Completing our trifecta of allergies is food. Many dogs react badly to certain ingredients – usually a specific type of meat or grain – and experience itchy skin as a result. In response, your dog can scratch and groom excessively, causing hair loss.
Related Post: Best Dog Food for Allergies
- Insect Bites
Unfortunately, fleas aren’t the only biting insects on the block. Other parasites, such as mosquitos, ticks, and horse flies can also bite your dog, triggering an itchy spot on their skin. Excessive scratching and nibbling in the area can lead to your pet inadvertently pulling out fur.
- Stress or Anxiety
Just like us humans, dogs can develop anxious behaviors. While people are more likely to bite their nails or fiddle with jewelry, dogs can develop a furniture chewing or hair pulling habit.
What Problems can Hair Pulling Cause?
If your pooch continues to pull out their hair, it can trigger a number of issues:
Hair pulling can be a vicious cycle. If your dog feels an itch, they may over-groom and scratch the affected area. This scratching can cause further irritation, and even more scratching, in an increasingly uncomfortable cycle.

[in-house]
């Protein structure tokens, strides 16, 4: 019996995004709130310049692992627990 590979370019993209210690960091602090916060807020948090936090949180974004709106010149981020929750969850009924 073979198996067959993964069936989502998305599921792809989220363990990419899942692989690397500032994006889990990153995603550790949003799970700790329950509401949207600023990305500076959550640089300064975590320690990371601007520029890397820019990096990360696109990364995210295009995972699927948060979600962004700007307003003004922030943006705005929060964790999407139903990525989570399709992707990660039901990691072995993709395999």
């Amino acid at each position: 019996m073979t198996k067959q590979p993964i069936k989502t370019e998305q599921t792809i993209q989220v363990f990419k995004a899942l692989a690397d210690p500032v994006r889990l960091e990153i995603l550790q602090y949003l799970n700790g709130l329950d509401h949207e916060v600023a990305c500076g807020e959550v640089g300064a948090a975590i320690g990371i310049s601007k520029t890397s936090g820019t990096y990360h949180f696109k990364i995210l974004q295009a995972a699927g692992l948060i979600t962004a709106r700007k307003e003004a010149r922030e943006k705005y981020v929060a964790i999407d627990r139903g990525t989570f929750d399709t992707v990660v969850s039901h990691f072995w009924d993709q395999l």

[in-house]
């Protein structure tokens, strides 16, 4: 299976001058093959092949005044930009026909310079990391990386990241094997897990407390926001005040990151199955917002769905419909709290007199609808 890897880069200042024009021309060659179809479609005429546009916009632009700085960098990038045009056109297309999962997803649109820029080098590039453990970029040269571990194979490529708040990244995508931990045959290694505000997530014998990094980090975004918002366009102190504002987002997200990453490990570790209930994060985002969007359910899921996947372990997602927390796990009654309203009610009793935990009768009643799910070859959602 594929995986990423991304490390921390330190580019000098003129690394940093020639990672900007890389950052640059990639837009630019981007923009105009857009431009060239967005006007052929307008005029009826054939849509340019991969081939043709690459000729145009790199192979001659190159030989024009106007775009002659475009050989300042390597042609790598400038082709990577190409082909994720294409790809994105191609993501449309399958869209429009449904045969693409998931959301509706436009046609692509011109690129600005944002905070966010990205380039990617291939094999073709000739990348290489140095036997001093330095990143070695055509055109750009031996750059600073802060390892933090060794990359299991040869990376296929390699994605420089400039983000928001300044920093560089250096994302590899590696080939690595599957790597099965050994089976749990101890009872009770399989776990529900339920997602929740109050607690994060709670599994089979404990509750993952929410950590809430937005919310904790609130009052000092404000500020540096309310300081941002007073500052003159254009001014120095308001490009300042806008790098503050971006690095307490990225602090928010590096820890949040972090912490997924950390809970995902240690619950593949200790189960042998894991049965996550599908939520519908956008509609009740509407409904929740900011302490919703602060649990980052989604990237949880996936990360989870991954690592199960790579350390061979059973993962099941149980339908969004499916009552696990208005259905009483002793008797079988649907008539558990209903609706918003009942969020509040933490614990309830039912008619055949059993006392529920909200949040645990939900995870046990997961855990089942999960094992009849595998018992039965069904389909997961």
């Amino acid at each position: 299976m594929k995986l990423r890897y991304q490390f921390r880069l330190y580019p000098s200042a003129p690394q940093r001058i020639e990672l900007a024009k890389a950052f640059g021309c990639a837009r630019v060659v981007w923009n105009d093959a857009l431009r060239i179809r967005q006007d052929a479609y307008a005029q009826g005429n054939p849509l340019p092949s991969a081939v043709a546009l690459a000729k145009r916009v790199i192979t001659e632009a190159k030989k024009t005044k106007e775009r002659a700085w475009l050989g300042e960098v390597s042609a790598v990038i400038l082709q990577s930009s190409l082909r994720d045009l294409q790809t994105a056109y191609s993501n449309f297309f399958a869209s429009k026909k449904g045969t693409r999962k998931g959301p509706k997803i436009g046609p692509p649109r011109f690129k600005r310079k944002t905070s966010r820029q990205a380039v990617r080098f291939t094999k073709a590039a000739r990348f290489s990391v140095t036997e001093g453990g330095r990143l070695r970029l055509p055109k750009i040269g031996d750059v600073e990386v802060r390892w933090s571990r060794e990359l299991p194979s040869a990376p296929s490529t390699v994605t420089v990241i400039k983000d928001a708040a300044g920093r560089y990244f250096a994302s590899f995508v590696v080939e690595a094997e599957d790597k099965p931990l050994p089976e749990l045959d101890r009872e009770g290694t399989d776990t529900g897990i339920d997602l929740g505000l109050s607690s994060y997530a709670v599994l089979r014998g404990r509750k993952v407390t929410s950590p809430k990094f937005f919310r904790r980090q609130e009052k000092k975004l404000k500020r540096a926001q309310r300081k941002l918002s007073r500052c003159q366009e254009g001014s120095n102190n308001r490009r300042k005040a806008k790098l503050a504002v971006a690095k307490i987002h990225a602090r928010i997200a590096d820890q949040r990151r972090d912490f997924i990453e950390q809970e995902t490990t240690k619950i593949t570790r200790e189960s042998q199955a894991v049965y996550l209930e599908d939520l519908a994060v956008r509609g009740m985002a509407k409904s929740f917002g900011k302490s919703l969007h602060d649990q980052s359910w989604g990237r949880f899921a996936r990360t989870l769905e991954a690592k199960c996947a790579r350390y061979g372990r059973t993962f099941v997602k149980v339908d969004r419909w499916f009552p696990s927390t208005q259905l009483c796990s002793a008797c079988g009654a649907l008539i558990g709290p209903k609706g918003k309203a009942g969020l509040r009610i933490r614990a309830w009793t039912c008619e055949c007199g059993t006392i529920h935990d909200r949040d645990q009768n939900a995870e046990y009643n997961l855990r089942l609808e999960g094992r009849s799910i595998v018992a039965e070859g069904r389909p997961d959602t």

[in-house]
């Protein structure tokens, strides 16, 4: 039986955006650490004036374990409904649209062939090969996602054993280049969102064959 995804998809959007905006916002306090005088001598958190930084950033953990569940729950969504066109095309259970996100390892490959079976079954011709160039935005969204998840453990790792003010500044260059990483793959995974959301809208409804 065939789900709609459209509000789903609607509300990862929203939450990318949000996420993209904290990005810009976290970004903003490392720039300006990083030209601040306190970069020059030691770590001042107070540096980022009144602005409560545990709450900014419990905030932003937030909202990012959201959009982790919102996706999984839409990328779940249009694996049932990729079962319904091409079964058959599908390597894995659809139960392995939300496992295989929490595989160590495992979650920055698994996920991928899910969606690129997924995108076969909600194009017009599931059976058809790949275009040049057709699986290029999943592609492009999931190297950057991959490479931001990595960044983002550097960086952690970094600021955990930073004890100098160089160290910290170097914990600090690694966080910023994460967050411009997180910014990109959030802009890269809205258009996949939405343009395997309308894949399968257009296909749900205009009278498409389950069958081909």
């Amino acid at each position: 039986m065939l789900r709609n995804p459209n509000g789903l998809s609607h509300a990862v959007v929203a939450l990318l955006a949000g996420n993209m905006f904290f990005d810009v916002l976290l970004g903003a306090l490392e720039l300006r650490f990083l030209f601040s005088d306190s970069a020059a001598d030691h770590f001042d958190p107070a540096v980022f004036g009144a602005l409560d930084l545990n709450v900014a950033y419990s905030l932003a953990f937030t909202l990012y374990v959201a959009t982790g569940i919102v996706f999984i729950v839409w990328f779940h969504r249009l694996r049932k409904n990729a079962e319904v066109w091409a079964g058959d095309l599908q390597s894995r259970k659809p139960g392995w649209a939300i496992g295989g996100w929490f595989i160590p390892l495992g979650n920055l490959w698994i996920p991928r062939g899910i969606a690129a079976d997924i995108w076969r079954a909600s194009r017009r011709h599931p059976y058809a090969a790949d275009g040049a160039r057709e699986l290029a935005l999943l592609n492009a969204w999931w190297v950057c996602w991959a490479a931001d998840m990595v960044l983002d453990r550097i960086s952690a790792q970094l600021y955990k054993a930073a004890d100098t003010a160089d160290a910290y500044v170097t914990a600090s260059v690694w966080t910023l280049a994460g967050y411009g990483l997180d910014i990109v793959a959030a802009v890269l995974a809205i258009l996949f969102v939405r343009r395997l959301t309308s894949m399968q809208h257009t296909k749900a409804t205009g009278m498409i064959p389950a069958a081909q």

- Lasting Hair Loss
Clearly, hair pulling leads to hair loss. Over time, though, this habit can stunt the hair’s regrowth. If the behavior continues, your dog may develop persistent bald spots. In these areas, they won’t have the benefit of a protective coat, making them more vulnerable to cold weather and parasites.
- Skin Infections
“Don’t pick your scabs” is a common refrain among parents, and it’s sound advice. Picking or scratching at a scab, pimple, or insect bite can open up the wound to infection. This same issue can trouble our canine companions. Skin infections are easily treatable, but they can cause even more discomfort, and significantly slow down the healing process. If you notice any yellow, green, or brown discharge from the area of skin your dog is worrying, bacterial or fungal skin infection is a likely culprit.
How to Stop a Dog from Pulling its Hair Out?
Clearly, hair pulling can be real issue for many pets and owners. Fortunately, there’s plenty you can do to stop this behavior. To stop your pet from pulling out their hair, you’ll need to determine the cause. Speaking to a vet can help you to do this. Once you know why your dog is behaving this way, it will be much easier to help them stop.